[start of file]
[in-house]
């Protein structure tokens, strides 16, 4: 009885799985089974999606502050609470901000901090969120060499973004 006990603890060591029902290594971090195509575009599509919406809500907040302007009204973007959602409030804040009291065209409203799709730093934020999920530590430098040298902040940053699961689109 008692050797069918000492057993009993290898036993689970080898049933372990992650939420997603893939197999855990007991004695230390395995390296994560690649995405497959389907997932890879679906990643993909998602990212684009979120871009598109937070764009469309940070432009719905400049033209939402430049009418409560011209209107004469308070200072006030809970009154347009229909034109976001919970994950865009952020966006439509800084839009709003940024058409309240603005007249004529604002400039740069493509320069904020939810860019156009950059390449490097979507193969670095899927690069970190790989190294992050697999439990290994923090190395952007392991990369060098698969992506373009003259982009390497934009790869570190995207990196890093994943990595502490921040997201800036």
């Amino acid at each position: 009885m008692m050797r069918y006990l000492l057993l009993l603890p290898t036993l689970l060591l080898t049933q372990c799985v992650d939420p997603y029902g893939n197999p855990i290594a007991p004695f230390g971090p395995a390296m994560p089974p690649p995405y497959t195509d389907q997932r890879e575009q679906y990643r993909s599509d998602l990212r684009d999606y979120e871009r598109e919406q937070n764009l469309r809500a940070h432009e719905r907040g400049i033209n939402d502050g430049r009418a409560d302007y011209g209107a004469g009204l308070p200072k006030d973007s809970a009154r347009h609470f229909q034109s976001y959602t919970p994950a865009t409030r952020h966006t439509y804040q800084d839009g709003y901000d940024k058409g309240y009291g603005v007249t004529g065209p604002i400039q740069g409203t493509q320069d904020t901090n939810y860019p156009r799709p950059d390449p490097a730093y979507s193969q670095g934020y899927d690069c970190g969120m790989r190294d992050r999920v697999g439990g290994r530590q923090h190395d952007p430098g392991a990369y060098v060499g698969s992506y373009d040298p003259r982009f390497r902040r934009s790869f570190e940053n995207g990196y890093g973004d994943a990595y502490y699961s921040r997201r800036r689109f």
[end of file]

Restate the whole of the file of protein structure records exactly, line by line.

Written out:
[in-house]
């Protein structure tokens, strides 16, 4: 009885799985089974999606502050609470901000901090969120060499973004 006990603890060591029902290594971090195509575009599509919406809500907040302007009204973007959602409030804040009291065209409203799709730093934020999920530590430098040298902040940053699961689109 008692050797069918000492057993009993290898036993689970080898049933372990992650939420997603893939197999855990007991004695230390395995390296994560690649995405497959389907997932890879679906990643993909998602990212684009979120871009598109937070764009469309940070432009719905400049033209939402430049009418409560011209209107004469308070200072006030809970009154347009229909034109976001919970994950865009952020966006439509800084839009709003940024058409309240603005007249004529604002400039740069493509320069904020939810860019156009950059390449490097979507193969670095899927690069970190790989190294992050697999439990290994923090190395952007392991990369060098698969992506373009003259982009390497934009790869570190995207990196890093994943990595502490921040997201800036």
């Amino acid at each position: 009885m008692m050797r069918y006990l000492l057993l009993l603890p290898t036993l689970l060591l080898t049933q372990c799985v992650d939420p997603y029902g893939n197999p855990i290594a007991p004695f230390g971090p395995a390296m994560p089974p690649p995405y497959t195509d389907q997932r890879e575009q679906y990643r993909s599509d998602l990212r684009d999606y979120e871009r598109e919406q937070n764009l469309r809500a940070h432009e719905r907040g400049i033209n939402d502050g430049r009418a409560d302007y011209g209107a004469g009204l308070p200072k006030d973007s809970a009154r347009h609470f229909q034109s976001y959602t919970p994950a865009t409030r952020h966006t439509y804040q800084d839009g709003y901000d940024k058409g309240y009291g603005v007249t004529g065209p604002i400039q740069g409203t493509q320069d904020t901090n939810y860019p156009r799709p950059d390449p490097a730093y979507s193969q670095g934020y899927d690069c970190g969120m790989r190294d992050r999920v697999g439990g290994r530590q923090h190395d952007p430098g392991a990369y060098v060499g698969s992506y373009d040298p003259r982009f390497r902040r934009s790869f570190e940053n995207g990196y890093g973004d994943a990595y502490y699961s921040r997201r800036r689109f």